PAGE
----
Friday, November 19, 2010

My Latest Book Review

Hooray! My latest book review for Pezcyclingnews.com can be found here. Enjoy!

Thursday, November 18, 2010

Danny MacAskill Rides Again

I previously put in a link to Danny MacAskill's YouTube video, which apparently has now been watched 20 million times. He has a new video out showing a ride from Edinburgh to Skye and there are things in here that take your breath away. Pure poetry.

Thursday, November 11, 2010

A Herd of Tin Donkeys: 1988 Basso


Following my experience riding Richard's singlespeed bicycles and with the endless rain here in Nordrhein-Westfalen, I thought that I would look into building up an inexpensive used bike into a cheap winter trainer with mudguards that would be light, simple and cheap. And cheap.

A quick search of the famous on-line auction revealed some attractive offerings. I thought it would be better to go with as complete a bike as possible so that I would not have to buy a lot of extra parts for the build-up. I missed the chance for a nice but not-quite-complete Vicini as my sniping software failed me but there is no shortage of bikes in Germany and patience is rewarded. Soon afterwards a blue Basso, in excellent condition, came onto the market and I was the successful bidder. By the time it reaches me, I will have a set of SKS mudguards in hand and will discuss with Richard how best to make it into a singlespeed if we go that route. And it already comes with a bell so I can make my presence known to the omnipresent German strollers on the bike routes here.

Basso bicycles are built near Vicenza, Italy and the family firm has been in operation since the late 1970s, first as a retail operation and then with the factory opened in 1981. The three Basso brothers include Marino, who was World Cycling Champion in 1972, but the main driving force is Alcide, who was a racer but made his mark as a mechanic. He apprenticed under legendary builder Ugo de Rosa. Giro d'Italia winner Ivan Basso is not related to these Bassos. The company has a rather low profile and there is not much out there about older models, unlike Colnago or Cinelli. While Basso bikes have been used by some celebrated racers, it has never had the publicity that comes from sponsoring a top pro team. Nonetheless, the company, which continues to produce all its bicycles by hand in Italy, has a reputation for quality and the bike I purchased looks very good. And it was relatively cheap as well!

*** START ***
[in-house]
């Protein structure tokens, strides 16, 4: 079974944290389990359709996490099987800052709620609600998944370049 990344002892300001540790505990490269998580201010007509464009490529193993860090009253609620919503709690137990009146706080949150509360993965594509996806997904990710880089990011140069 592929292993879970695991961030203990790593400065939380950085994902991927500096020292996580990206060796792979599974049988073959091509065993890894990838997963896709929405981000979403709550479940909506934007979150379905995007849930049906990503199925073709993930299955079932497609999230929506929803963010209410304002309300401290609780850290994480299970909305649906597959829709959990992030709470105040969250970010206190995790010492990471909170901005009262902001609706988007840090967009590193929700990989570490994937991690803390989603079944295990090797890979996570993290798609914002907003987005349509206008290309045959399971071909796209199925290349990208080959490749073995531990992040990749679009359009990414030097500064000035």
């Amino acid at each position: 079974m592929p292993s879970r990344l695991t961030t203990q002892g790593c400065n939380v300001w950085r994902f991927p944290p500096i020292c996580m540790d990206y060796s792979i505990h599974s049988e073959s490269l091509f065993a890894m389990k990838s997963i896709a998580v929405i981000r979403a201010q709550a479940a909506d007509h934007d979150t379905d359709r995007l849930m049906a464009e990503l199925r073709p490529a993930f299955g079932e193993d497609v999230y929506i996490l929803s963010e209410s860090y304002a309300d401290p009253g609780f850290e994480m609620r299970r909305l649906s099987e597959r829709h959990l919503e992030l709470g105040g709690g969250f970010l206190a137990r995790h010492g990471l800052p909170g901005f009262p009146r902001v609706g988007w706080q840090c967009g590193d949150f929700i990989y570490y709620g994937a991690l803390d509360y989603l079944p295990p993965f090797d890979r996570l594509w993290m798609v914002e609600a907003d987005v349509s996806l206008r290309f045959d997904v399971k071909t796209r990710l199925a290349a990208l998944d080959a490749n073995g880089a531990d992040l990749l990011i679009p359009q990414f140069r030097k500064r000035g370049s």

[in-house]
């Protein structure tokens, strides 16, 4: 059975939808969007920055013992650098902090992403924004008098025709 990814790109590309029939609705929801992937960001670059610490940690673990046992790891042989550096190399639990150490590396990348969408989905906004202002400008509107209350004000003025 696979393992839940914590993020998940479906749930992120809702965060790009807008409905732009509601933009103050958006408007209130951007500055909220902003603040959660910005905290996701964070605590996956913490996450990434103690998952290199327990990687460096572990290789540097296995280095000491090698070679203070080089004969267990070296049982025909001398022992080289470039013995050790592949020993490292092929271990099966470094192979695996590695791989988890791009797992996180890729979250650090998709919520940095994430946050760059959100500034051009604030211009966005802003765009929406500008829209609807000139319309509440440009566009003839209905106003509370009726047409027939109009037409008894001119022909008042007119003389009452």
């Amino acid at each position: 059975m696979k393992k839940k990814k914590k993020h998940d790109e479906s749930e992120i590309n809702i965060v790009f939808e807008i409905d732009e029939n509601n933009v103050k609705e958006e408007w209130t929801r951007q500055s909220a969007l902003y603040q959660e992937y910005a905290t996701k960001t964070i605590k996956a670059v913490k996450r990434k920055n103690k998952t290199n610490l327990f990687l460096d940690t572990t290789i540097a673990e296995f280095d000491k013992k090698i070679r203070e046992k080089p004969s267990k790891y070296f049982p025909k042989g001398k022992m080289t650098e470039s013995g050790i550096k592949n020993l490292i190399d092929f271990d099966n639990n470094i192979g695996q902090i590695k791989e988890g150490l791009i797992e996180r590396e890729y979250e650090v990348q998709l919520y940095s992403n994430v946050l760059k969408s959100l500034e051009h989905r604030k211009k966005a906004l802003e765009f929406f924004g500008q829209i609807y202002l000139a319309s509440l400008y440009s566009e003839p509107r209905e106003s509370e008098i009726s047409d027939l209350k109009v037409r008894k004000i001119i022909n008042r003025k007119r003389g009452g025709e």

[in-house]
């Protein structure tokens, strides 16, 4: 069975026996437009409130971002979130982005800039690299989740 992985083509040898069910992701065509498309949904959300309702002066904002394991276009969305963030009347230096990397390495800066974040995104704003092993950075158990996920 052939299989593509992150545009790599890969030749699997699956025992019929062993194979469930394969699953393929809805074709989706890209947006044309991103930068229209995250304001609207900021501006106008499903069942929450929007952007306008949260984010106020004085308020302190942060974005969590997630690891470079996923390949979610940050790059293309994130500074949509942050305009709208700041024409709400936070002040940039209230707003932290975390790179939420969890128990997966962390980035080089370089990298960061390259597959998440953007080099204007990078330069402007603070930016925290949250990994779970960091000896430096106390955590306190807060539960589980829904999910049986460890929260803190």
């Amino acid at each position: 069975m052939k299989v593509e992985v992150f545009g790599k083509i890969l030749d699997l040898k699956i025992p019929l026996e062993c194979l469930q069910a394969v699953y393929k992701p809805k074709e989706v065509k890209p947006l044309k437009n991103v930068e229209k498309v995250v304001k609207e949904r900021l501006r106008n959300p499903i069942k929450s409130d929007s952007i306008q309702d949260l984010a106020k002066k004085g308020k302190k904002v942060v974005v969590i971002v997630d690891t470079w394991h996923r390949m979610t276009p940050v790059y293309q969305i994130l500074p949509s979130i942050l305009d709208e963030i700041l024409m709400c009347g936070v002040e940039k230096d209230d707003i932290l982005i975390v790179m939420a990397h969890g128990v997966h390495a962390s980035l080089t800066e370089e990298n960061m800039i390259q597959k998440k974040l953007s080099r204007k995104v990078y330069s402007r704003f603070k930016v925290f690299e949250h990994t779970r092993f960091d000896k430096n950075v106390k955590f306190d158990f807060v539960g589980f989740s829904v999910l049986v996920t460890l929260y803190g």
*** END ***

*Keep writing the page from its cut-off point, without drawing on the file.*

The frame is made of Oria 0.9 straight-gauge tubing, suggesting that this bike was at the lower end of Basso's offerings, confirmed by the lower-end Shimano Sport LX parts. The components date the bike to 1988. Oria was drawn by the German steel firm Mannesmann and while fairly stiff it is not considered to be as light or responsive as the better Reynolds or Columbus tubing. However, not only is the bike in surprisingly good condition, but it has many nice details, including the Basso name engraved on the seatstays and the logo engraved in the chrome fork. The dropouts are also marked as Basso. The finish work on the lugs is very clean and I am curious how the bicycle rides compared to my premium bikes. The Concor saddle does not really match well but when the bike gets wet I will not feel bad about it. However, that Shimano Bio-pace chainring will be the first thing to go!

As mentioned, Basso continues to build bicycles and even offers a lugged steel frame, the Viper. However, it has impressive capability in carbon, aluminum and titanium, as you will see in this technical paper. The small but modern factory is located only 5 kms from that other Vicenza bicycle operation--Campagnolo.